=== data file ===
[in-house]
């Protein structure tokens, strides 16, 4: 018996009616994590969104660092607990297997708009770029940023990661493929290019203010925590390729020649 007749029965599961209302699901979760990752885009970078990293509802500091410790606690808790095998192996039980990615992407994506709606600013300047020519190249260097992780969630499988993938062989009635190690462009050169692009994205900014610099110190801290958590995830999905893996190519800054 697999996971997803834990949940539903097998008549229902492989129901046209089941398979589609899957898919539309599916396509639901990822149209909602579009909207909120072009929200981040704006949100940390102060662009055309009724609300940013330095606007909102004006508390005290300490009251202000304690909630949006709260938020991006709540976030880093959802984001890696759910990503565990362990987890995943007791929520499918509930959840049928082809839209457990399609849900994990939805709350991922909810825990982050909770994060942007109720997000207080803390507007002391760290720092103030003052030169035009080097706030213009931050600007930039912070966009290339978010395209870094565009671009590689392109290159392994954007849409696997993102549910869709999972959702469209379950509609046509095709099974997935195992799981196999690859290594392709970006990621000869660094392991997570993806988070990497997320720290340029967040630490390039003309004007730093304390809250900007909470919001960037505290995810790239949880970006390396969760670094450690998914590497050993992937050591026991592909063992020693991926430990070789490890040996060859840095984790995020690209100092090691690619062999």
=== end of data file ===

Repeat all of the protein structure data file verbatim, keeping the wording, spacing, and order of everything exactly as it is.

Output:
[in-house]
């Protein structure tokens, strides 16, 4: 018996009616994590969104660092607990297997708009770029940023990661493929290019203010925590390729020649 007749029965599961209302699901979760990752885009970078990293509802500091410790606690808790095998192996039980990615992407994506709606600013300047020519190249260097992780969630499988993938062989009635190690462009050169692009994205900014610099110190801290958590995830999905893996190519800054 697999996971997803834990949940539903097998008549229902492989129901046209089941398979589609899957898919539309599916396509639901990822149209909602579009909207909120072009929200981040704006949100940390102060662009055309009724609300940013330095606007909102004006508390005290300490009251202000304690909630949006709260938020991006709540976030880093959802984001890696759910990503565990362990987890995943007791929520499918509930959840049928082809839209457990399609849900994990939805709350991922909810825990982050909770994060942007109720997000207080803390507007002391760290720092103030003052030169035009080097706030213009931050600007930039912070966009290339978010395209870094565009671009590689392109290159392994954007849409696997993102549910869709999972959702469209379950509609046509095709099974997935195992799981196999690859290594392709970006990621000869660094392991997570993806988070990497997320720290340029967040630490390039003309004007730093304390809250900007909470919001960037505290995810790239949880970006390396969760670094450690998914590497050993992937050591026991592909063992020693991926430990070789490890040996060859840095984790995020690209100092090691690619062999």